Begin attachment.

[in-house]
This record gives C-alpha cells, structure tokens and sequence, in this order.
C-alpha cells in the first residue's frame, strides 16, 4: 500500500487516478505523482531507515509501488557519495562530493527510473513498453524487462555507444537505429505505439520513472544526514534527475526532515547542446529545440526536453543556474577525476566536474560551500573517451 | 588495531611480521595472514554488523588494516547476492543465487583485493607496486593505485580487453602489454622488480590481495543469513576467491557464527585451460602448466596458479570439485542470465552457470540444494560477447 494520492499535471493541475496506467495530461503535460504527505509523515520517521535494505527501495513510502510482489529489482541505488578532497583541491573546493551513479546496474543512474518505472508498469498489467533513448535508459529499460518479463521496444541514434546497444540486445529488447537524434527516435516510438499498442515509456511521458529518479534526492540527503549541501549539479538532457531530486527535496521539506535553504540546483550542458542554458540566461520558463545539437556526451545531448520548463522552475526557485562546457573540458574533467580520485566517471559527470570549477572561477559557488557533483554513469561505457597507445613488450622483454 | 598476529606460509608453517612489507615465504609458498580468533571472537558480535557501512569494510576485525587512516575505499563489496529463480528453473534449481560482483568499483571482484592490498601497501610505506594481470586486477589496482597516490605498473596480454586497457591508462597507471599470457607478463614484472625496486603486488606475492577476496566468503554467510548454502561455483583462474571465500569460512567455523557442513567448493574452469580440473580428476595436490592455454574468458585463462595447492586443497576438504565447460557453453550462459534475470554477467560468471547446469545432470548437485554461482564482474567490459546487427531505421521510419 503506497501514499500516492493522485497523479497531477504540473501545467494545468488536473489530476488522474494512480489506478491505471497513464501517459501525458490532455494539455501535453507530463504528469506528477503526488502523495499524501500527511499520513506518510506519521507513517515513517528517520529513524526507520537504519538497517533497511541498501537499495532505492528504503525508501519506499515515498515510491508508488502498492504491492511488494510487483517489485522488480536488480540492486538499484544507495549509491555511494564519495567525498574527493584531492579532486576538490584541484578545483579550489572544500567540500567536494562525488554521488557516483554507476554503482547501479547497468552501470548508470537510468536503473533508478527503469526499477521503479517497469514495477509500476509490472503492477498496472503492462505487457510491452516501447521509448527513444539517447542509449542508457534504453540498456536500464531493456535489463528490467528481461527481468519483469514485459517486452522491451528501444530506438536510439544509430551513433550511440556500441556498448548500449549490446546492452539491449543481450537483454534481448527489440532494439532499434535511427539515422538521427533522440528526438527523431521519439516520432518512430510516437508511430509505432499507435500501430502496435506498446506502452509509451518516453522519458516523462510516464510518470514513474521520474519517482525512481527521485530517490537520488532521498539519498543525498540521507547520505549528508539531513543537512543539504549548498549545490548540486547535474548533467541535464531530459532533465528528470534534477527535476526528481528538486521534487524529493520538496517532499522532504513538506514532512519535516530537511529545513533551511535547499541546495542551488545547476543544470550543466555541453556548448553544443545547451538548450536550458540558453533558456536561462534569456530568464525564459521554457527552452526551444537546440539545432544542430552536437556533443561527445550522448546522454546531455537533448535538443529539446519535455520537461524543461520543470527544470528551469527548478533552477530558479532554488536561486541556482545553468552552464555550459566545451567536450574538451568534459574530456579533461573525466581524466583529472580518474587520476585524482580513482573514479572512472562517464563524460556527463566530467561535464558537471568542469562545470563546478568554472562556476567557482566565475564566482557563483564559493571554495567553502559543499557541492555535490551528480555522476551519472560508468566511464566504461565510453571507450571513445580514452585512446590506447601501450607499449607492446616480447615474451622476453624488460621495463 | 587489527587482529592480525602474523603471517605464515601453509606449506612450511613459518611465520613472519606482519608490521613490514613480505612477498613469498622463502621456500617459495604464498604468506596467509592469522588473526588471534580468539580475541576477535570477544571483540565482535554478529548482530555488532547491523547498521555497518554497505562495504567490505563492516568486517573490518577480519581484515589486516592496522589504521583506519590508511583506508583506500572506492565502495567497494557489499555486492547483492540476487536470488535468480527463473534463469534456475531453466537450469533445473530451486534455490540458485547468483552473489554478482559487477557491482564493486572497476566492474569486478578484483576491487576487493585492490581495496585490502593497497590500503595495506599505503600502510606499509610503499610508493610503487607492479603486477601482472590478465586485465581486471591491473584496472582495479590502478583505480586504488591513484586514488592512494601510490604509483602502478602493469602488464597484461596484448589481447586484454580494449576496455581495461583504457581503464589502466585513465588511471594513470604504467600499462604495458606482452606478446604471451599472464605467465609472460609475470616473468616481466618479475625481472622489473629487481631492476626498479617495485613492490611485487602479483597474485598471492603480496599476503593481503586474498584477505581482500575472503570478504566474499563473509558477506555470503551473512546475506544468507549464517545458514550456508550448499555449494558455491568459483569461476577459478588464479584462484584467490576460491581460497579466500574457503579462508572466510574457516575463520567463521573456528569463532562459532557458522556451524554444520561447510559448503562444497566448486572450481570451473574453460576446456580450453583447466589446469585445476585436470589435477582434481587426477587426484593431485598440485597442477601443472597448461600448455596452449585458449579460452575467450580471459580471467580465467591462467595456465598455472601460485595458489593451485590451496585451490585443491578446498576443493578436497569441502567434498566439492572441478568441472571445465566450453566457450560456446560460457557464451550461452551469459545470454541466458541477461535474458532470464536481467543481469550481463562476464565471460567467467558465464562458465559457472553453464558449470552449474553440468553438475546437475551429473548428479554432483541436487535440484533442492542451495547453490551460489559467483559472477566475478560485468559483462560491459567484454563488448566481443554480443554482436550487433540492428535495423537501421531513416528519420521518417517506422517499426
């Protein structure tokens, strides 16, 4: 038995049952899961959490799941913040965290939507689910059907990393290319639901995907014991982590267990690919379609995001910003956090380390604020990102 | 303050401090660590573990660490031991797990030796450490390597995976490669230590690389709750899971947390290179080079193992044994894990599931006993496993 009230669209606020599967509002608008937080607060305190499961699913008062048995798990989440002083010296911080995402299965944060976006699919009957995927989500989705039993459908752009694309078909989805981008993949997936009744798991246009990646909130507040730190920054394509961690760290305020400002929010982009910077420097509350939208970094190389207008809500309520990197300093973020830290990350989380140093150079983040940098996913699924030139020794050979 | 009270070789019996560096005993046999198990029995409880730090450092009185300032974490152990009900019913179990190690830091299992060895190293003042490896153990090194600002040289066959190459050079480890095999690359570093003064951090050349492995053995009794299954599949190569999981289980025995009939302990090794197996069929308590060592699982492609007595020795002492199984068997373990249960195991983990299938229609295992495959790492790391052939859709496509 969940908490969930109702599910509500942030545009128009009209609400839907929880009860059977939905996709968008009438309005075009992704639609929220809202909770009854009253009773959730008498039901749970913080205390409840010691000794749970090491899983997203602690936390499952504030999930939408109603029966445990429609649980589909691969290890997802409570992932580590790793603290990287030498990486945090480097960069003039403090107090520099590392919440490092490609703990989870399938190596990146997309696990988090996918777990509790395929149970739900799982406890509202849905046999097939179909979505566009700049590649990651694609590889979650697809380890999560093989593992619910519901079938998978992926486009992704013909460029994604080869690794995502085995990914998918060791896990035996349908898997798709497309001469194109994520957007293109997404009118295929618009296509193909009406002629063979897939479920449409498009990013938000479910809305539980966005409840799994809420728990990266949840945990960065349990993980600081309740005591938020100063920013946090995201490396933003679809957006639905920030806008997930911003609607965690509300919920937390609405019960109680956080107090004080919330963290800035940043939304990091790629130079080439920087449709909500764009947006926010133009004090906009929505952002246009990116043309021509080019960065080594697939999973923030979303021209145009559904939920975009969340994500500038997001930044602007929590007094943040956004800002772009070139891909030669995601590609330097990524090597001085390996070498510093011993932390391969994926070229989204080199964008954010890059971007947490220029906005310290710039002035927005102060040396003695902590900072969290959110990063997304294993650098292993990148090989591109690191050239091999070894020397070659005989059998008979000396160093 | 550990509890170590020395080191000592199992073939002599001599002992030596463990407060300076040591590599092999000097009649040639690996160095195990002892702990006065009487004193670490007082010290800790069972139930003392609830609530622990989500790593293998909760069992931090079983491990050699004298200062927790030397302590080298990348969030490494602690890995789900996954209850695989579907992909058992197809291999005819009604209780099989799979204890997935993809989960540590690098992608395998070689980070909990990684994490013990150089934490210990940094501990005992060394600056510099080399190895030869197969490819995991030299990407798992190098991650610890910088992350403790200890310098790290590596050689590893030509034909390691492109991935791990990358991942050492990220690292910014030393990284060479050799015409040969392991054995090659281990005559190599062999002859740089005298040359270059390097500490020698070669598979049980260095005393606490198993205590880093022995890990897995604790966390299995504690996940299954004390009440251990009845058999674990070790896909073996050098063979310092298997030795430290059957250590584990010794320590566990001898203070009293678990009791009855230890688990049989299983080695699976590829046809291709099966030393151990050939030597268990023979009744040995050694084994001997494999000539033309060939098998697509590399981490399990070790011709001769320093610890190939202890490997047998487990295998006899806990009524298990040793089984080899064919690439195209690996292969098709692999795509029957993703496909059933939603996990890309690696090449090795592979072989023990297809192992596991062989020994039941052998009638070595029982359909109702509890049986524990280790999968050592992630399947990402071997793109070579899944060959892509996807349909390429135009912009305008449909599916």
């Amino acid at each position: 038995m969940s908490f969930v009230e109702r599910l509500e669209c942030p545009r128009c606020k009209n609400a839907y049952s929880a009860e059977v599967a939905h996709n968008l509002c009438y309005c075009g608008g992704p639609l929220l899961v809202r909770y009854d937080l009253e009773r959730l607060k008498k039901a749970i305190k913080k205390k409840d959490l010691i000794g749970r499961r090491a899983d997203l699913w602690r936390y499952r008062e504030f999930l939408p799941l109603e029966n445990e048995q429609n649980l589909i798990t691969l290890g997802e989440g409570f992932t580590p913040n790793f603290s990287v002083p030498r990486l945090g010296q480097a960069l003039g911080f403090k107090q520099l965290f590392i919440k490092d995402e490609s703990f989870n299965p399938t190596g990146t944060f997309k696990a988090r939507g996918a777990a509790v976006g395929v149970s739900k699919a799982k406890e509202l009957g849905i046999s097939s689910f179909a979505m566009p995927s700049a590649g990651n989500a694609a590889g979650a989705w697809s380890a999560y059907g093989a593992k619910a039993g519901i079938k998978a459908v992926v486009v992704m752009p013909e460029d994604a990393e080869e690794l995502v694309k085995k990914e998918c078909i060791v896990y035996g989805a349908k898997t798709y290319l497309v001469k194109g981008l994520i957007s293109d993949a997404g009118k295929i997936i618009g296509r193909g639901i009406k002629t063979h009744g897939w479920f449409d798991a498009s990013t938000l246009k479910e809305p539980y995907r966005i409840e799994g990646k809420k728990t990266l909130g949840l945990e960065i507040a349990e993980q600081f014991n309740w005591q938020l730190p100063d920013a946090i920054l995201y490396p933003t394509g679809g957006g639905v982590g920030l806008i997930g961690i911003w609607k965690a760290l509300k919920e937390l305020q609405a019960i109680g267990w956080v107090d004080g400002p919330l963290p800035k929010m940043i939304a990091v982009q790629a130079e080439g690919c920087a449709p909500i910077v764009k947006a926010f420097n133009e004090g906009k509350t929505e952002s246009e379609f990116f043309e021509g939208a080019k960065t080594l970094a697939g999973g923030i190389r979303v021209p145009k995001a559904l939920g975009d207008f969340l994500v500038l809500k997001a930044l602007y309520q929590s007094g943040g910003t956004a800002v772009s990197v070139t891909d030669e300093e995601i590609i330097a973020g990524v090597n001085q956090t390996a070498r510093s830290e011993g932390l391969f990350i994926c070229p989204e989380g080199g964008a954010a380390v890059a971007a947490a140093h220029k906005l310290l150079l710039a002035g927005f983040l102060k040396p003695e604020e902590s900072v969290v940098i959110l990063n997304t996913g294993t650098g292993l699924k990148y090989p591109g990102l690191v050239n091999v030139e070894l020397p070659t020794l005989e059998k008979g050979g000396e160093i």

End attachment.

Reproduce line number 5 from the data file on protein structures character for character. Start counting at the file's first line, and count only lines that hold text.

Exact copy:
């Amino acid at each position: 038995m969940s908490f969930v009230e109702r599910l509500e669209c942030p545009r128009c606020k009209n609400a839907y049952s929880a009860e059977v599967a939905h996709n968008l509002c009438y309005c075009g608008g992704p639609l929220l899961v809202r909770y009854d937080l009253e009773r959730l607060k008498k039901a749970i305190k913080k205390k409840d959490l010691i000794g749970r499961r090491a899983d997203l699913w602690r936390y499952r008062e504030f999930l939408p799941l109603e029966n445990e048995q429609n649980l589909i798990t691969l290890g997802e989440g409570f992932t580590p913040n790793f603290s990287v002083p030498r990486l945090g010296q480097a960069l003039g911080f403090k107090q520099l965290f590392i919440k490092d995402e490609s703990f989870n299965p399938t190596g990146t944060f997309k696990a988090r939507g996918a777990a509790v976006g395929v149970s739900k699919a799982k406890e509202l009957g849905i046999s097939s689910f179909a979505m566009p995927s700049a590649g990651n989500a694609a590889g979650a989705w697809s380890a999560y059907g093989a593992k619910a039993g519901i079938k998978a459908v992926v486009v992704m752009p013909e460029d994604a990393e080869e690794l995502v694309k085995k990914e998918c078909i060791v896990y035996g989805a349908k898997t798709y290319l497309v001469k194109g981008l994520i957007s293109d993949a997404g009118k295929i997936i618009g296509r193909g639901i009406k002629t063979h009744g897939w479920f449409d798991a498009s990013t938000l246009k479910e809305p539980y995907r966005i409840e799994g990646k809420k728990t990266l909130g949840l945990e960065i507040a349990e993980q600081f014991n309740w005591q938020l730190p100063d920013a946090i920054l995201y490396p933003t394509g679809g957006g639905v982590g920030l806008i997930g961690i911003w609607k965690a760290l509300k919920e937390l305020q609405a019960i109680g267990w956080v107090d004080g400002p919330l963290p800035k929010m940043i939304a990091v982009q790629a130079e080439g690919c920087a449709p909500i910077v764009k947006a926010f420097n133009e004090g906009k509350t929505e952002s246009e379609f990116f043309e021509g939208a080019k960065t080594l970094a697939g999973g923030i190389r979303v021209p145009k995001a559904l939920g975009d207008f969340l994500v500038l809500k997001a930044l602007y309520q929590s007094g943040g910003t956004a800002v772009s990197v070139t891909d030669e300093e995601i590609i330097a973020g990524v090597n001085q956090t390996a070498r510093s830290e011993g932390l391969f990350i994926c070229p989204e989380g080199g964008a954010a380390v890059a971007a947490a140093h220029k906005l310290l150079l710039a002035g927005f983040l102060k040396p003695e604020e902590s900072v969290v940098i959110l990063n997304t996913g294993t650098g292993l699924k990148y090989p591109g990102l690191v050239n091999v030139e070894l020397p070659t020794l005989e059998k008979g050979g000396e160093i």